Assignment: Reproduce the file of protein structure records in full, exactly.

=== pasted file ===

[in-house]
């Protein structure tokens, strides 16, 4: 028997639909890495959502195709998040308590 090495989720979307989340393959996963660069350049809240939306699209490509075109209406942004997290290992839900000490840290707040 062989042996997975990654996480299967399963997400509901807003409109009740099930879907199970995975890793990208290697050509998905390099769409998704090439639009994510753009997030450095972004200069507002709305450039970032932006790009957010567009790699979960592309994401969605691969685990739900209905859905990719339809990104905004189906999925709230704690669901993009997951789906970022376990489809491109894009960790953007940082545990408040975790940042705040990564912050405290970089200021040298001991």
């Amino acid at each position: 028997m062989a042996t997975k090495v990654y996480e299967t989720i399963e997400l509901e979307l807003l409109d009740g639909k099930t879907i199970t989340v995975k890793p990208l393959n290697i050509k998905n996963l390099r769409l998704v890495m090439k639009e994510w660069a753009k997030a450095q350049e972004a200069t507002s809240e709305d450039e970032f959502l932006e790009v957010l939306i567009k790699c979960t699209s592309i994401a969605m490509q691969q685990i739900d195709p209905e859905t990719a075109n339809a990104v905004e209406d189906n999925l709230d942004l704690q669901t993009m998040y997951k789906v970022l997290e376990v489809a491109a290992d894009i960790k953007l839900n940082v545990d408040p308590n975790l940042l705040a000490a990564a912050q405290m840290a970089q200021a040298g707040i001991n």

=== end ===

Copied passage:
[in-house]
């Protein structure tokens, strides 16, 4: 028997639909890495959502195709998040308590 090495989720979307989340393959996963660069350049809240939306699209490509075109209406942004997290290992839900000490840290707040 062989042996997975990654996480299967399963997400509901807003409109009740099930879907199970995975890793990208290697050509998905390099769409998704090439639009994510753009997030450095972004200069507002709305450039970032932006790009957010567009790699979960592309994401969605691969685990739900209905859905990719339809990104905004189906999925709230704690669901993009997951789906970022376990489809491109894009960790953007940082545990408040975790940042705040990564912050405290970089200021040298001991």
């Amino acid at each position: 028997m062989a042996t997975k090495v990654y996480e299967t989720i399963e997400l509901e979307l807003l409109d009740g639909k099930t879907i199970t989340v995975k890793p990208l393959n290697i050509k998905n996963l390099r769409l998704v890495m090439k639009e994510w660069a753009k997030a450095q350049e972004a200069t507002s809240e709305d450039e970032f959502l932006e790009v957010l939306i567009k790699c979960t699209s592309i994401a969605m490509q691969q685990i739900d195709p209905e859905t990719a075109n339809a990104v905004e209406d189906n999925l709230d942004l704690q669901t993009m998040y997951k789906v970022l997290e376990v489809a491109a290992d894009i960790k953007l839900n940082v545990d408040p308590n975790l940042l705040a000490a990564a912050q405290m840290a970089q200021a040298g707040i001991n």